COVID-19 has been difficult in my 2SQT and BIPOC communities here in the Indigenous lands known as Tkaronto, Gichi Kiiwenging, and Toronto. 2SQT and BIPOC artists create the city’s most important artwork, yet face hardships with little help. Seeking help can feel burdensome and frightening.
This is where care teams come in.
In this post, I describe how care teams work to meet people’s needs. Rosina Kazi and artist-organizers of Unit 2 and Bricks & Glitter also offer critical insights from their care work experiences. My hope is to inspire care teamwork across creative communities and urge institutional action.
What is a care team?
A care team is a small group of people working together to support another person. Care teams can be temporary and dissolve when the individual’s needs are met — as in finding housing and resources to survive. Other care teams give individuals ongoing support, which is necessary through chronic illness and systemic oppression.
Care teams can also support a group or a project. Bricks & Glitter’s Care Team, for example, guides event accessibility and conflict mediation. Care teams may even support entire families or provide all members mutual care.
Care teams recognize that those seeking care are experts of their own needs. As Rosina Kazi learned from years of community organizing, “Make sure you take the lead from the person in need. Listening is key.”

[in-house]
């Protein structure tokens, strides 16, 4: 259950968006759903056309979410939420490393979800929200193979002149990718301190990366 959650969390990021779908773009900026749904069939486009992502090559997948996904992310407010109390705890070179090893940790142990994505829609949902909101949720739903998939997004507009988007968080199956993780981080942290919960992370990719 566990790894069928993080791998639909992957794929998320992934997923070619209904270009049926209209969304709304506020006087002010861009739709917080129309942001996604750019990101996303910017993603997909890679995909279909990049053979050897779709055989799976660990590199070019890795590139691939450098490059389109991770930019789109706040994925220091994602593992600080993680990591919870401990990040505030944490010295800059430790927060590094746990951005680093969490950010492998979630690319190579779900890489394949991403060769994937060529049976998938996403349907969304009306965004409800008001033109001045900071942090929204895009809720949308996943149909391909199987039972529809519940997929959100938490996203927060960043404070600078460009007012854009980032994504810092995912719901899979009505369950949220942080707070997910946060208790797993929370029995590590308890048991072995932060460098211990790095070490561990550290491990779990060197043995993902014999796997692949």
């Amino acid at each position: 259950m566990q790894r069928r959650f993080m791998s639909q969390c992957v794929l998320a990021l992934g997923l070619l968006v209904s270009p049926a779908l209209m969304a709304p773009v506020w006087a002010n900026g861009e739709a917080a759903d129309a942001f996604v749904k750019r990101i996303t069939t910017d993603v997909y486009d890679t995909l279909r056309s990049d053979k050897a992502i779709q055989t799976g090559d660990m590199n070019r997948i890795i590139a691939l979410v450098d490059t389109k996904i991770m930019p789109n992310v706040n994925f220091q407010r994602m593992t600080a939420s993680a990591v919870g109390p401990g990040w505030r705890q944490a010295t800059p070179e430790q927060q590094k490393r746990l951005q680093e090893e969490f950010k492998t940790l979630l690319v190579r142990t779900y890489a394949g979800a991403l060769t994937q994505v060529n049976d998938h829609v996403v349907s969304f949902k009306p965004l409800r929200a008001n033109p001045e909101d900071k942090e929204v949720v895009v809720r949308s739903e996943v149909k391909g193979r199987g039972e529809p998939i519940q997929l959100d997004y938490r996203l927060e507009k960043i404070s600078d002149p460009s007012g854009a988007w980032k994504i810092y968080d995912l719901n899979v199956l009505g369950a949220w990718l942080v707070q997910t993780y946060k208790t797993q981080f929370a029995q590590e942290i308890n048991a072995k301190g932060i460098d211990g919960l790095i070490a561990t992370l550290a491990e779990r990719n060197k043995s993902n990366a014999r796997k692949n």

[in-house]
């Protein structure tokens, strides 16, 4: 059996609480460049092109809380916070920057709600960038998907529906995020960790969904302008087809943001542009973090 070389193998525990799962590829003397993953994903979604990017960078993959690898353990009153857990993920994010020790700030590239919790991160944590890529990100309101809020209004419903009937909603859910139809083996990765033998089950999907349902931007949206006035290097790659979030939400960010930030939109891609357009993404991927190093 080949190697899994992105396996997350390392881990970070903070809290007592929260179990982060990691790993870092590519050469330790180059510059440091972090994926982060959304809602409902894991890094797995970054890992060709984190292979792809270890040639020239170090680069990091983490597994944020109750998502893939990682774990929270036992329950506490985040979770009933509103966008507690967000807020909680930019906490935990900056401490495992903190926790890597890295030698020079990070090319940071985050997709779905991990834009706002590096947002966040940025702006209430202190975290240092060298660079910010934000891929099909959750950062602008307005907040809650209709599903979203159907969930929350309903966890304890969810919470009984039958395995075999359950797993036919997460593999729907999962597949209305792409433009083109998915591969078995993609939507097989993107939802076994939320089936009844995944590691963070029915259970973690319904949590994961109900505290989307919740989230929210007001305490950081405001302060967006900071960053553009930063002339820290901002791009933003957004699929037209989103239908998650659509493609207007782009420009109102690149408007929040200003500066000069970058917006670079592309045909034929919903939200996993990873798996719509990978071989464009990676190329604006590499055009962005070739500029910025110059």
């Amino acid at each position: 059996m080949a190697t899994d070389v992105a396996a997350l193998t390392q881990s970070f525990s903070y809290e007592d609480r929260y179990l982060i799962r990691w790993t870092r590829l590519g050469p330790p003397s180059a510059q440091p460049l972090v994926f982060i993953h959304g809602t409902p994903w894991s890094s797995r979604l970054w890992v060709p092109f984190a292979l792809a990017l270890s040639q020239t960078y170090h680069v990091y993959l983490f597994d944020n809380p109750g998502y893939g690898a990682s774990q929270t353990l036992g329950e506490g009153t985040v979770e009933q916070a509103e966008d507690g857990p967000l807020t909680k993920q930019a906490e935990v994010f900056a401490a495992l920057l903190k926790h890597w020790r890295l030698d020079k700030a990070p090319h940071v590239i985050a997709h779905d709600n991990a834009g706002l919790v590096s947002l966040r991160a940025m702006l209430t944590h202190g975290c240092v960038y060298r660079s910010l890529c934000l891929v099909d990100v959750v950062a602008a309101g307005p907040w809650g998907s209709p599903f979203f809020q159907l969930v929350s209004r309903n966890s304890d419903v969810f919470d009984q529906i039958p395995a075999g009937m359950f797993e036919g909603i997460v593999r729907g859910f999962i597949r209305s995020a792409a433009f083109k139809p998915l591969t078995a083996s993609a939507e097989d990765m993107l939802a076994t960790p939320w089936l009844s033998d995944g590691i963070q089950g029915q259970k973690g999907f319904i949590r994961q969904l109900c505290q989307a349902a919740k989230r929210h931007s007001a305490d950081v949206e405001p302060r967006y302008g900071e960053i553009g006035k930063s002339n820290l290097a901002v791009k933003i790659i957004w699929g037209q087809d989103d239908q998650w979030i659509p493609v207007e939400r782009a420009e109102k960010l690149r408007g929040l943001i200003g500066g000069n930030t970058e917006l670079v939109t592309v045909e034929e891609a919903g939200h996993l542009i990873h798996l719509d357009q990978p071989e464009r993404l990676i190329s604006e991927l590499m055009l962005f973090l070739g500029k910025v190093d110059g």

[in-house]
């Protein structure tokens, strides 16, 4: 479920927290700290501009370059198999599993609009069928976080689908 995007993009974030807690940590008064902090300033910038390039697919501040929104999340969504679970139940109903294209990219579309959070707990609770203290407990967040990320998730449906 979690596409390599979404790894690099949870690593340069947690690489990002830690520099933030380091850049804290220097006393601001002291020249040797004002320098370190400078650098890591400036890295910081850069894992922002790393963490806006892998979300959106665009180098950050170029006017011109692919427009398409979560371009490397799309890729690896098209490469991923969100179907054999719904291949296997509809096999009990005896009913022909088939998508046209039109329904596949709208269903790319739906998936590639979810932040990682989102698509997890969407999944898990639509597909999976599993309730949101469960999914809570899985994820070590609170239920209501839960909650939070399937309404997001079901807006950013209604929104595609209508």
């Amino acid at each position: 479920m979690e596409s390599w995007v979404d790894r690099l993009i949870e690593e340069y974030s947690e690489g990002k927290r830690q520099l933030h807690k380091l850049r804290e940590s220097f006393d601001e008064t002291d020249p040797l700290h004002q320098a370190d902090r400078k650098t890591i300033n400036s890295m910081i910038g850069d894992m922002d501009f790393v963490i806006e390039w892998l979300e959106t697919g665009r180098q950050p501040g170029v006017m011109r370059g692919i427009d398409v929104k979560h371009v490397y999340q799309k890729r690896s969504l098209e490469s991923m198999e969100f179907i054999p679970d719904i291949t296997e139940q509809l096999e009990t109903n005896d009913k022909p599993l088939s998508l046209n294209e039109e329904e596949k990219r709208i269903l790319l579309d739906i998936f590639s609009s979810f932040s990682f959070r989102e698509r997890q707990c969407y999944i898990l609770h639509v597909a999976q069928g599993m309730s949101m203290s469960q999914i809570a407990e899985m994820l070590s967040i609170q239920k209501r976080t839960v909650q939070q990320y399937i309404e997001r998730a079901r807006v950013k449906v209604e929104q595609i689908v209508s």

How care teams work
Care teams work like pods. Pods, according to Bay Area Transformative Justice Collective (BATJC) organizer Mia Mingus, are “made up of the people that you would call on if violence, harm or abuse happened to you.” Pods rely on trust. The convener asks for help leveraging resources to meet concrete goals. BATJC’s pod model informs, in part, Unit 2 and Bricks & Glitter’s care teamwork.
Care has always been a collective effort. Born of struggle, showing up for each other is in our bones. An unnamed Unit 2 organizer observes care teams’ deep roots: “Folks in our communities are artists, working poor and were already experiencing precarity before the start of COVID-19, so in many ways all the care systems were already in place and ready to go.”
This is what care looks like
COVID-19 reminds us that mainstream institutions — like governments, corporations and nonprofits — are not equipped for care.
Rosina Kazi rapidly mobilized Unit 2’s care teams in COVID-19’s early days, reflecting: “It was very important to support local needs at that moment because so many institutions were not able to respond as fast as we did. This showed us how we can self-organize and do very important support, without any bureaucracy or fighting.”
As institutions adopt words like care, pods and mutual aid to make up for lost faith, we are wise to root care work in the ethic of mutuality and trust. We practice this ethic by showing up for friends and community. “This is first and foremost about mutual aid,” offers a Unit 2 organizer, “we build these supports because we know that one day we will probably need them and maybe that day is today.”
Bay Area Transformative Justice Collective
Featured image designed by Marisa Fulper-Estrada